US20080098452A1 (en) * 2006-10-18 2008-04-24 Hardacker Robert L TV-centric system
US20080120682A1 (en) * 2006-11-17 2008-05-22 Robert Hardacker TV-centric system
US20100175098A1 (en) * 2007-03-13 2010-07-08 Zustak Fredrick J Tv-centric system
US20080229370A1 (en) * 2007-03-13 2008-09-18 Zustak Frederick J TV-centric system
US20090089363A1 (en) * 2007-09-27 2009-04-02 Keohane Susann M Dynamic Determination of an Ideal Client-Server for an Application Executing in a Client-Server Network
US8725874B2 (en) 2007-09-27 2014-05-13 International Business Machines Corporation Dynamic determination of an ideal client-server for a collaborative application network
US20100268687A1 (en) * 2007-12-21 2010-10-21 Hajime Zembutsu Node system, server switching method, server apparatus, and data takeover method
US20160164831A1 (en) * 2014-12-04 2016-06-09 Belkin International, Inc. Methods, systems, and apparatuses for providing a single network address translation connection for multiple devices

Also Published As

Publication number Publication date Type
WO2000019327A1 (en) 2000-04-06 application
WO2000019327A9 (en) 2000-10-19 application

Similar Documents

Publication Publication Date Title
Hunt et al. Network dispatcher: A connection router for scalable internet services
US6263369B1 (en) Distributed architecture allowing local user authentication and authorization
US6289370B1 (en) Platform independent enhanced help system for an internet enabled embedded system
US6078960A (en) Client-side load-balancing in client server network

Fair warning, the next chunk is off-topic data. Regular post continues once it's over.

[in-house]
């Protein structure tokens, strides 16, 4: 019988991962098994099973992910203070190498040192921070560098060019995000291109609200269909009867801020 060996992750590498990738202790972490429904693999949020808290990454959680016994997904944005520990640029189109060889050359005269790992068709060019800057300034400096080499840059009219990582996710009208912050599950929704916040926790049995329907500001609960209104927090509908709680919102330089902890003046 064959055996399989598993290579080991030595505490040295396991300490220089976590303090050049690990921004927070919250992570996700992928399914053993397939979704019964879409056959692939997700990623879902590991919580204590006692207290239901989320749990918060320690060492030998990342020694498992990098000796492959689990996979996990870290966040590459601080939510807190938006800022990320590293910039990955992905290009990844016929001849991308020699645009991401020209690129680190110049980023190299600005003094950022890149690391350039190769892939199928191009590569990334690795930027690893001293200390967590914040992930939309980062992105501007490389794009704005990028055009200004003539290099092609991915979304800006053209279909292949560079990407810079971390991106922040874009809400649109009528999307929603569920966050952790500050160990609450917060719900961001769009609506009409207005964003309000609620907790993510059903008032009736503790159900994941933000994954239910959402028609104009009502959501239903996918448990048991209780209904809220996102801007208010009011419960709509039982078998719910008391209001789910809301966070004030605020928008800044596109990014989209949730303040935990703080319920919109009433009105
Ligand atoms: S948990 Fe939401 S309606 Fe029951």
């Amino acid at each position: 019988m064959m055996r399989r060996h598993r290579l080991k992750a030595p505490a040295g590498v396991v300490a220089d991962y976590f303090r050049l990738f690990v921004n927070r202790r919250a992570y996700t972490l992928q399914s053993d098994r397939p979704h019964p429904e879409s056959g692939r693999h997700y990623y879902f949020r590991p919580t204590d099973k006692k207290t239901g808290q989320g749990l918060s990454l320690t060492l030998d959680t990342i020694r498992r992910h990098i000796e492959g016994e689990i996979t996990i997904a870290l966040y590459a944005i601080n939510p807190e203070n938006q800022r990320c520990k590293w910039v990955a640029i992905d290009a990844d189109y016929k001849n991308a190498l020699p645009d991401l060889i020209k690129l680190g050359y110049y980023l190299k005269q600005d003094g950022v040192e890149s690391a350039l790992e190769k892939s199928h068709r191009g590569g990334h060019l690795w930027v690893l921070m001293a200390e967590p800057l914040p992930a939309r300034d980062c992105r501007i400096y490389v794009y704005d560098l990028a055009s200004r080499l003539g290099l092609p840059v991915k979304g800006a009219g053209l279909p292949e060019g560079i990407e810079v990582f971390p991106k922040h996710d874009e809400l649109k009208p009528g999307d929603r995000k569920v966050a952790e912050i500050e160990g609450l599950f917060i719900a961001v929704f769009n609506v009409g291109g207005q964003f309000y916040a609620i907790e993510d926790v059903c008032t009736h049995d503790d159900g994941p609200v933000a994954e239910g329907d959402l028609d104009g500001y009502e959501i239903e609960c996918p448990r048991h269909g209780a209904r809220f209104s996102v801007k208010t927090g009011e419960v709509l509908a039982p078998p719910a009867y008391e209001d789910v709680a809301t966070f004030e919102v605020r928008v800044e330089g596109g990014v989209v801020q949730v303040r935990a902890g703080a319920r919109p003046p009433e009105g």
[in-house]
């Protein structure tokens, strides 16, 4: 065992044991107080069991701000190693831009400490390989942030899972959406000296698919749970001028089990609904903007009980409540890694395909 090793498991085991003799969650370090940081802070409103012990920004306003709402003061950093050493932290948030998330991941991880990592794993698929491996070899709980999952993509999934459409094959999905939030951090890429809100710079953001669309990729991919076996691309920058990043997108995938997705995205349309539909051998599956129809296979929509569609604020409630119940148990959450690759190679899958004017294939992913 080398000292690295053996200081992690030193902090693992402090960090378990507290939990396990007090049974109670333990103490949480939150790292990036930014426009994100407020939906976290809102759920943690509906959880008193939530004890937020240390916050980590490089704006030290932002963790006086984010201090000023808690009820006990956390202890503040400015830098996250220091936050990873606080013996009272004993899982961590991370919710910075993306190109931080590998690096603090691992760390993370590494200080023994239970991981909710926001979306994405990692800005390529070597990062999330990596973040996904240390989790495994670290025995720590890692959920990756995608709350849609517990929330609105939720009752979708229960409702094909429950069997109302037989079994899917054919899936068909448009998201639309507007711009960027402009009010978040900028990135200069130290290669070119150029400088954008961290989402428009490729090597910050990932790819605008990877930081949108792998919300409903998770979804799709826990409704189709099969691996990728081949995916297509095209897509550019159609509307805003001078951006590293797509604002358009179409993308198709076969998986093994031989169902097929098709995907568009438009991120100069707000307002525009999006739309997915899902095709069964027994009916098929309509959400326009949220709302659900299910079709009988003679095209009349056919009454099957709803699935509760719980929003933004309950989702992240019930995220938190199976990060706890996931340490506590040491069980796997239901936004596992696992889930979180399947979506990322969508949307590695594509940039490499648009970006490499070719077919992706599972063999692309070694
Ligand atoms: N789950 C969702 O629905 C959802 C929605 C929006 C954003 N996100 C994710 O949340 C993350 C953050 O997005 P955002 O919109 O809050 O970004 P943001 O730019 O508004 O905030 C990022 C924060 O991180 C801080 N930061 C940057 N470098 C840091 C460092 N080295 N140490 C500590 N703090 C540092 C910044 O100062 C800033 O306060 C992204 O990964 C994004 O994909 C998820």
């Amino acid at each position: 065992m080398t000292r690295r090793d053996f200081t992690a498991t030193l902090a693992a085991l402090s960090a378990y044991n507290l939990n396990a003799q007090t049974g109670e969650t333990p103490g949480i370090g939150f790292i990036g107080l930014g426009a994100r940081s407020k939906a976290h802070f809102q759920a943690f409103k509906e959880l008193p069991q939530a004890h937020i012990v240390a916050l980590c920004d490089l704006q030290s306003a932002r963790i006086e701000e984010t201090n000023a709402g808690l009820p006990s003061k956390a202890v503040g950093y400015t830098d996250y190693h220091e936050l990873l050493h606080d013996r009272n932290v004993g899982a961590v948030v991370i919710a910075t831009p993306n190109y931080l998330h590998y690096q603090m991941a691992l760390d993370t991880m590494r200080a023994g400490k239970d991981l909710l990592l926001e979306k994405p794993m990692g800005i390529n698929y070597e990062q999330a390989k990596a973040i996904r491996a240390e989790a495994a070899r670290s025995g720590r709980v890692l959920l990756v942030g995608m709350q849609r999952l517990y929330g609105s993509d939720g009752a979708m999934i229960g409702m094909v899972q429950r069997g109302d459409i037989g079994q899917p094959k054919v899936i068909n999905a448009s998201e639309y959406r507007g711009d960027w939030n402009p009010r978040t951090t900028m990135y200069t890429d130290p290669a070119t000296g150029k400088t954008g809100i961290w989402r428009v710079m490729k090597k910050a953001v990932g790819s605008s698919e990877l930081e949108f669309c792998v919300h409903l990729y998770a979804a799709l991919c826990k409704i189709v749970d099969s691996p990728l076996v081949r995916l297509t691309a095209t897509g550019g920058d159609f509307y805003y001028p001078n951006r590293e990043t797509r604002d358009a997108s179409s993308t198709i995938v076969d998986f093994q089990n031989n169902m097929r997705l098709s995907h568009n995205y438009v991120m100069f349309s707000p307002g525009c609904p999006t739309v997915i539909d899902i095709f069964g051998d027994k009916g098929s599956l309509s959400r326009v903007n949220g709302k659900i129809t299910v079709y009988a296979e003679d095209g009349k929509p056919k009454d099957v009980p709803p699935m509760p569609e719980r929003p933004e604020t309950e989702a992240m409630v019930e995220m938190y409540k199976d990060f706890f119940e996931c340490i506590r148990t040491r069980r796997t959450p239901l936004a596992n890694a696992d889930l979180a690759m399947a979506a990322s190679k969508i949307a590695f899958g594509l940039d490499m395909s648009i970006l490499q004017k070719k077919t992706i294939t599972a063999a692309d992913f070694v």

US6976066B1 (en) Network and method for implementing network platform services for a computing device
US6539422B1 (en) Automatic data collection device having a network communications capability
US6282580B1 (en) Bridge providing communication between different implementations of object request brokers
US6115745A (en) Scheduling of distributed agents in a dialup network
US7409451B1 (en) Switching between connectivity types to maintain connectivity
US6052727A (en) Method of discovering client systems on a local area network
US6185619B1 (en) Method and apparatus for balancing the process load on network servers according to network and serve based policies
US7103650B1 (en) Client computer configuration based on server computer update
US6173311B1 (en) Apparatus, method and article of manufacture for servicing client requests on a network
US5341499A (en) Method and apparatus for processing multiple file system server requests in a data processing network
US7246174B2 (en) Method and system for accessing and managing virtual machines
US6785380B2 (en) Network-centric self-administered call center with intelligent mobile agent terminals
US20070198710A1 (en) Scalable distributed storage and delivery
US7756928B1 (en) Interoperability using a local proxy server
US20030018524A1 (en) Method for marketing and selling products to a user of a wireless device
US20020046260A1 (en) Managing networked directory services with auto field population
US6519625B1 (en) Uniform network access
US20040003084A1 (en) Network resource management system
US8713641B1 (en) Systems and methods for authorizing, authenticating and accounting users having transparent computer access to a network using a gateway device
US6249814B1 (en) Method and apparatus for identifying devices on a network
EP1536612A1 (en) Method and apparatus for sharing applications using a peer-to-peer protocol

Legal Events

Date Code Title Description
AS Assignment

Owner name: ACTIONTEC ELECTRONICS, INC., CALIFORNIA

Free format text: ASSIGNMENT OF ASSIGNORS INTEREST;ASSIGNORS:LI, CHUANG;JENG, ALEX WEIHWANG;MARAVILLAS, VICTOR;AND OTHERS;REEL/FRAME:009603/0450

Effective date: 19981109

FPAY Fee payment

Year of fee payment: 4

FPAY Fee payment

Year of fee payment: 8

REMI Maintenance fee reminder mailed
FPAY Fee payment

Year of fee payment: 12